501 or More: The BDO World Trophy
After a tough few months, the BDO managed to get a free to air TV event, with a good field and decent prize fund, played over the Bank Holiday weekend on Dave TV. New sponsors were secured and many fans looked forward to a fresh start for players, officials and fans alike. After watching large slices of coverage and reviewing some of the predictions and comments made before and after the tournament, was the WDT a runaway success? A decent start, or another false dawn?
This was a definite success. Congratulations are due to Dave and the outside broadcast company. Some of the best elements of SKY coverage were added and most of the outdated BBC habits were removed. Whilst improvements could still be made, presenters knowledge and a few rough edges, the coverage and commentary was professional, refreshing, simple and in keeping with the sport.
Hit and miss would be the call here, there were some very entertaining games with new names and old favourites contributing well. Sadly there were a few too many poor games especially in the early stages and then The Final! In this respect it could be said to have been unlucky. Almost all the players capable of exceptional standards, and experienced enough to deliver them in those conditions, were knocked out earlier. The players were also disadvantaged by the BDO having very few other events with similar formats. Thus the long days told on the players especially those with less experience. A win for the well thought of veteran Daryl Fitton helped considerably.
The ladies event also proved a mixed bag. Lisa Ashton produced a performance that suggested darts should be a non segregated sport, by recording a 98 average over the course of a TV match. Sadly some other matches suggested that the ladies game is not yet strong enough in-depth for this amount of TV coverage to be a success.
This must go down as a near disaster. To change the format of a competition whilst it is running is very poor and to have to extend arranged television sessions shows poor planning. The late venue switch, together with poor marketing and ticket sales, did not create the image of a well backed sport full of star players that can attract new viewers and sponsors.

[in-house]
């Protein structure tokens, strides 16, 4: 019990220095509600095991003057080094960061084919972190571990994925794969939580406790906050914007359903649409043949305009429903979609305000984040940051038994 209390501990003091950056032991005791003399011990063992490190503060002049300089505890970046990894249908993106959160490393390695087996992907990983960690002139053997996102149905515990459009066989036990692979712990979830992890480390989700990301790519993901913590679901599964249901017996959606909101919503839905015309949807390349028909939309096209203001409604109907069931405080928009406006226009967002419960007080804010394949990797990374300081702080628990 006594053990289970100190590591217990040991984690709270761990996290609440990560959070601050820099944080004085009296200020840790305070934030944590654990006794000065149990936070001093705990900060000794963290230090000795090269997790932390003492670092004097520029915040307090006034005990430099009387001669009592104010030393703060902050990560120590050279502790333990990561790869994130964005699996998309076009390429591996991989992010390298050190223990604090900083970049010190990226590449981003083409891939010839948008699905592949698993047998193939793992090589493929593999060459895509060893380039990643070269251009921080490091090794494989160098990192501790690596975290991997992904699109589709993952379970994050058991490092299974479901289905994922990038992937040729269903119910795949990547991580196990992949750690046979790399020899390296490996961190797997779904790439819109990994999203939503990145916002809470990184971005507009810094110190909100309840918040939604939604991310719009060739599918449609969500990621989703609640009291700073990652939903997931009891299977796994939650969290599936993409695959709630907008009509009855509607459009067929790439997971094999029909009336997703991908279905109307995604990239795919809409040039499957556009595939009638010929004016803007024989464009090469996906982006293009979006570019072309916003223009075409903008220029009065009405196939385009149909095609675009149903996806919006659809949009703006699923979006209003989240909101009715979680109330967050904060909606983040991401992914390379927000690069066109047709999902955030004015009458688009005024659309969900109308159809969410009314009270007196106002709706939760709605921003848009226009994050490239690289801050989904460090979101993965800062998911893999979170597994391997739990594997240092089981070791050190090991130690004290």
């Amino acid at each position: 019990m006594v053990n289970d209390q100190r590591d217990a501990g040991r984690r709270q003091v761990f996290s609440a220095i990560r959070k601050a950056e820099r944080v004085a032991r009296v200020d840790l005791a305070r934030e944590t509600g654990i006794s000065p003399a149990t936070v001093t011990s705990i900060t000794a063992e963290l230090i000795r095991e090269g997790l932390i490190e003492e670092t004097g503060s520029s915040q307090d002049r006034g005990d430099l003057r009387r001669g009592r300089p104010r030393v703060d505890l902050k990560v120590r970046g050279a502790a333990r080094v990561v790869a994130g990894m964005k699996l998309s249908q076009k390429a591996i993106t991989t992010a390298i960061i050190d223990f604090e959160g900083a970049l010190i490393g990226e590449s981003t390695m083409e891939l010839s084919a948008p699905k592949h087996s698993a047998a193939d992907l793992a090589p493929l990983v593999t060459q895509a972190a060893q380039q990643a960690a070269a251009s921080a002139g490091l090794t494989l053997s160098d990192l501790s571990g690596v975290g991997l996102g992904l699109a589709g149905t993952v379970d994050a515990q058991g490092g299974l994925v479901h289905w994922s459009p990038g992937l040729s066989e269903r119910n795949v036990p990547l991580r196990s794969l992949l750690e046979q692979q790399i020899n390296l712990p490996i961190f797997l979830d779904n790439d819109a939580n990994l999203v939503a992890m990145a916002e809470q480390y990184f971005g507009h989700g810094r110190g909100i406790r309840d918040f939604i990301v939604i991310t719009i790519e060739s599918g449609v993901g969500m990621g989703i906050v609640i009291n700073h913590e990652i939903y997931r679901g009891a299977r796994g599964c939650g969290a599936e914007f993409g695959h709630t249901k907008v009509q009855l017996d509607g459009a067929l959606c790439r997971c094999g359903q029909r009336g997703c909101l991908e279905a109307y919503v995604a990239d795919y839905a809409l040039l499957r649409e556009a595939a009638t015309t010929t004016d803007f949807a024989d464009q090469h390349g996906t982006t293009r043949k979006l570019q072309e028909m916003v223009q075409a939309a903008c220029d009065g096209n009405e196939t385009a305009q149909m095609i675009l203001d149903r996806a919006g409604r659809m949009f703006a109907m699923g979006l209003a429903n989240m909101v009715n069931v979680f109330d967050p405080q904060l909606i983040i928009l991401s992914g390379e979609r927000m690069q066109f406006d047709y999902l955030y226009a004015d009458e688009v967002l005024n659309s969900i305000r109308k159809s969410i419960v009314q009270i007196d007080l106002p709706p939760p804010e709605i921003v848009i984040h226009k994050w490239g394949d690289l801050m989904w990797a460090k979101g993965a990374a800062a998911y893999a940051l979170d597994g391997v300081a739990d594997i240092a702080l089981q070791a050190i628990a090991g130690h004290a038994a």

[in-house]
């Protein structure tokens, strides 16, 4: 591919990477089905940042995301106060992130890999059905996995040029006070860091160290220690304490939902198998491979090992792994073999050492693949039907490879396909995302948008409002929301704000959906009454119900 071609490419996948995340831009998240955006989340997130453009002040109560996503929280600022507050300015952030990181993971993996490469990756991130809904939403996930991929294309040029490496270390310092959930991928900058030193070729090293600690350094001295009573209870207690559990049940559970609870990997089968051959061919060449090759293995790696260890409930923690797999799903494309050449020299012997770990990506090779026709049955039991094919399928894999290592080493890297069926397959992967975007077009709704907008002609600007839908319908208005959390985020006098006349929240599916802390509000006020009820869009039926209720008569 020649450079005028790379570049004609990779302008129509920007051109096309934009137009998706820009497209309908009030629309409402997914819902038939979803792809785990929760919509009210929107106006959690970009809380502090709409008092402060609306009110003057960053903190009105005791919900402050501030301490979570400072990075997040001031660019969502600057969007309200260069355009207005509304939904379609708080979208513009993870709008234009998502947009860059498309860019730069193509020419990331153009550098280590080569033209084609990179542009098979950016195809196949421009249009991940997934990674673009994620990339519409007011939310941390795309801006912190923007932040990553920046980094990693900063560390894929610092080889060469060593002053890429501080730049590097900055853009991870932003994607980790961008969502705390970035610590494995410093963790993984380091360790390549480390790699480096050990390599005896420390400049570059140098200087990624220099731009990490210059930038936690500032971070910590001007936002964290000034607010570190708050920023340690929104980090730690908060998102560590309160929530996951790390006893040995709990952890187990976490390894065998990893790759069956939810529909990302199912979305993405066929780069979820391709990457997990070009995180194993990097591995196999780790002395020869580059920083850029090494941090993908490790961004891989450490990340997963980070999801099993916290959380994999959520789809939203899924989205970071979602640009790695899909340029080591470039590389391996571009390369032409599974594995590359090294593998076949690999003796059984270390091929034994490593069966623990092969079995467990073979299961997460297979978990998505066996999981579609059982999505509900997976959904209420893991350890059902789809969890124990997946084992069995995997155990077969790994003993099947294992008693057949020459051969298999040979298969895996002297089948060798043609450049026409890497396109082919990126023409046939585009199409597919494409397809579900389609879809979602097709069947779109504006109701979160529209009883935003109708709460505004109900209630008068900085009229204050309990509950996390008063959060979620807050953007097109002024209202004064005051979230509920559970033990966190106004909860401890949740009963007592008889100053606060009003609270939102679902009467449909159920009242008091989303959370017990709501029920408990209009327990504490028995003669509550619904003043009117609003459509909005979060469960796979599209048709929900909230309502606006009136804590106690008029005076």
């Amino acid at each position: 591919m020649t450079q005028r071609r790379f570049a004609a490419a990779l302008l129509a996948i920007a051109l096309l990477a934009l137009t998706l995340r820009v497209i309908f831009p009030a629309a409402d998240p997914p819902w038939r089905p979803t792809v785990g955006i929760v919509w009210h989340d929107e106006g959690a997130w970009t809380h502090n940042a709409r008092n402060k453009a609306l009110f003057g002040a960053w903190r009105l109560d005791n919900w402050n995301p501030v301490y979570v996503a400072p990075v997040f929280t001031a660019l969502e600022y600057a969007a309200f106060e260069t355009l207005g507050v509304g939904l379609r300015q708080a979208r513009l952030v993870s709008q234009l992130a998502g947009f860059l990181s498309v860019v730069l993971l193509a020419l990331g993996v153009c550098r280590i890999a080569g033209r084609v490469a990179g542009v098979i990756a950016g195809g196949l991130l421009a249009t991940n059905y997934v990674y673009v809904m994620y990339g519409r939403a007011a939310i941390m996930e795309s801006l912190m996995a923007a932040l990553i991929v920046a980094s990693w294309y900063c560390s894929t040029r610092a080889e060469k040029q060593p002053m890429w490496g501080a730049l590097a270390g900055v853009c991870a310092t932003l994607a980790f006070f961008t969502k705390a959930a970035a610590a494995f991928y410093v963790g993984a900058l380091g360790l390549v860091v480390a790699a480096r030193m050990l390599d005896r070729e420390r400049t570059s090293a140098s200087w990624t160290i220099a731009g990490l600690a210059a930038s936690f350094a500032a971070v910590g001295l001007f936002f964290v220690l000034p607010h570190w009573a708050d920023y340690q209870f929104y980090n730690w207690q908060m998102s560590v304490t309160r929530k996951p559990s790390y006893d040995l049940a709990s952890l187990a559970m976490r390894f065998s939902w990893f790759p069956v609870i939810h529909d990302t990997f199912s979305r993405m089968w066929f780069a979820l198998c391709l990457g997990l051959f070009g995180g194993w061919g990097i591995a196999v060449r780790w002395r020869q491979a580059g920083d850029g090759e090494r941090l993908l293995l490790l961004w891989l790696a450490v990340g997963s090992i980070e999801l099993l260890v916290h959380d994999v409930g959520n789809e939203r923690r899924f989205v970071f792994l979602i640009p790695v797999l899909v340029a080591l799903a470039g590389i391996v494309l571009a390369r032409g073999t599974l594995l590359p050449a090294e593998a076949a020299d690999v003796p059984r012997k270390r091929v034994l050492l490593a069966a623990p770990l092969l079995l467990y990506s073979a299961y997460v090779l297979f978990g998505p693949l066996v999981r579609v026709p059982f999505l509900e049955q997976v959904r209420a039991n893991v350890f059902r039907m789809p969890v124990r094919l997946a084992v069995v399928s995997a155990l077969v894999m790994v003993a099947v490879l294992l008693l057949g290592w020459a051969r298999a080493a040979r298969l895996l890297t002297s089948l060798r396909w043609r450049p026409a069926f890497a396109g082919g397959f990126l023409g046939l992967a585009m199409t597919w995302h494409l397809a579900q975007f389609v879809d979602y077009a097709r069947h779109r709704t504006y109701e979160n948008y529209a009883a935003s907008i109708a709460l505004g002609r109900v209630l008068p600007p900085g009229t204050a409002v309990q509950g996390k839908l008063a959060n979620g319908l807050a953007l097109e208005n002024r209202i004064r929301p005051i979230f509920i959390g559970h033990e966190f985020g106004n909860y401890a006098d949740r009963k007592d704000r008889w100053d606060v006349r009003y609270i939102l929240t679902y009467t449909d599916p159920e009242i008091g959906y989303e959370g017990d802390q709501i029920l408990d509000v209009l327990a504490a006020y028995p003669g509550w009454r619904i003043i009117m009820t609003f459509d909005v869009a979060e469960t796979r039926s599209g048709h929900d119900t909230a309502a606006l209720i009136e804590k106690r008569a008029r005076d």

The securing of a major high street sponsor appears on the surface to be a great achievement. It is superb to see a non gambling, drinking or similar sponsor getting involved in darts. However a large note of caution must be sounded. The two sponsors were in fact one. Dunlop is a brand name owned by Sport Direct and although this is perfectly legitimate it remains to be seen the fees paid were similar to those expected for two main sponsors of a sports TV major. Secondly, Mike Ashley and his company are ruthless negotiators who extract large quid pro quo’s in return for their patronage. The current court cases involving Glasgow Rangers should serve as a warning. They are also expert at getting free or incredibly cheap advertising. There could be a risk here of making a deal with “the devil”.
It will be impossible to give a true verdict on the success or failure of The WDT for a least a few months. If Dave or another similar channel are happy with the viewing figures, and the image presented, and sponsors willing to stay or get involved, then this may well have been the starting point of something very positive for the BDO.
However if it turns out that the sponsors paid little, the venue were unhappy with the crowds, and that the event was propped up by the BDO itself, then it will be difficult to see how their other main events including The Lakeside World Championship will thrive in the open market.
From a darts enthusiast’s point of view the event was mainly enjoyable with more positives than negatives. It reminded me of watching selected games from The Championship and then the play offs. Entertaining and dramatic in its own right with some players looking like they could compete in the top division. Yet still with the caveat that week in week out I would rather see the very best in action with huge crowds the best venues and professional standards in every area. So definitely a success.
But also perhaps one that provides an uncertain context for the future?